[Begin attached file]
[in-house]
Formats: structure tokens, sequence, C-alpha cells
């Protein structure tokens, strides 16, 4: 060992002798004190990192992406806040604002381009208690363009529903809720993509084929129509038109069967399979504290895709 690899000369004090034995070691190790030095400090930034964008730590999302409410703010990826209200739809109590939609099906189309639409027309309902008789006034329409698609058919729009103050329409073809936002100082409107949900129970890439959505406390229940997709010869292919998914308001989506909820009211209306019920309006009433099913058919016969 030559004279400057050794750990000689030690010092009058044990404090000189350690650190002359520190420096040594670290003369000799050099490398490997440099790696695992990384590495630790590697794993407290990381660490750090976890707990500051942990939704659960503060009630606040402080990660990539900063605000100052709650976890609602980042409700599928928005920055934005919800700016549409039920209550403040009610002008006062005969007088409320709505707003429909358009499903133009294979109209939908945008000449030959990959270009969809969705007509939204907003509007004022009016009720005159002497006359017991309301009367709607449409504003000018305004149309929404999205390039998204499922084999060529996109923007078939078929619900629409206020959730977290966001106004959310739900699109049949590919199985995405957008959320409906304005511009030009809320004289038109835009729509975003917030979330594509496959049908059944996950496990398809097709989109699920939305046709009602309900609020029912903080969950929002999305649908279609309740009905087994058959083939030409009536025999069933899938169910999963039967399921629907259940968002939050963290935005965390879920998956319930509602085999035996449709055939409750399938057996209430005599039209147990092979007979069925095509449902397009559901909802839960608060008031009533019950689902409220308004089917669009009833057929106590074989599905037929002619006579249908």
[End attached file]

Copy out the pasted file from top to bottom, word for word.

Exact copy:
[in-house]
Formats: structure tokens, sequence, C-alpha cells
């Protein structure tokens, strides 16, 4: 060992002798004190990192992406806040604002381009208690363009529903809720993509084929129509038109069967399979504290895709 690899000369004090034995070691190790030095400090930034964008730590999302409410703010990826209200739809109590939609099906189309639409027309309902008789006034329409698609058919729009103050329409073809936002100082409107949900129970890439959505406390229940997709010869292919998914308001989506909820009211209306019920309006009433099913058919016969 030559004279400057050794750990000689030690010092009058044990404090000189350690650190002359520190420096040594670290003369000799050099490398490997440099790696695992990384590495630790590697794993407290990381660490750090976890707990500051942990939704659960503060009630606040402080990660990539900063605000100052709650976890609602980042409700599928928005920055934005919800700016549409039920209550403040009610002008006062005969007088409320709505707003429909358009499903133009294979109209939908945008000449030959990959270009969809969705007509939204907003509007004022009016009720005159002497006359017991309301009367709607449409504003000018305004149309929404999205390039998204499922084999060529996109923007078939078929619900629409206020959730977290966001106004959310739900699109049949590919199985995405957008959320409906304005511009030009809320004289038109835009729509975003917030979330594509496959049908059944996950496990398809097709989109699920939305046709009602309900609020029912903080969950929002999305649908279609309740009905087994058959083939030409009536025999069933899938169910999963039967399921629907259940968002939050963290935005965390879920998956319930509602085999035996449709055939409750399938057996209430005599039209147990092979007979069925095509449902397009559901909802839960608060008031009533019950689902409220308004089917669009009833057929106590074989599905037929002619006579249908």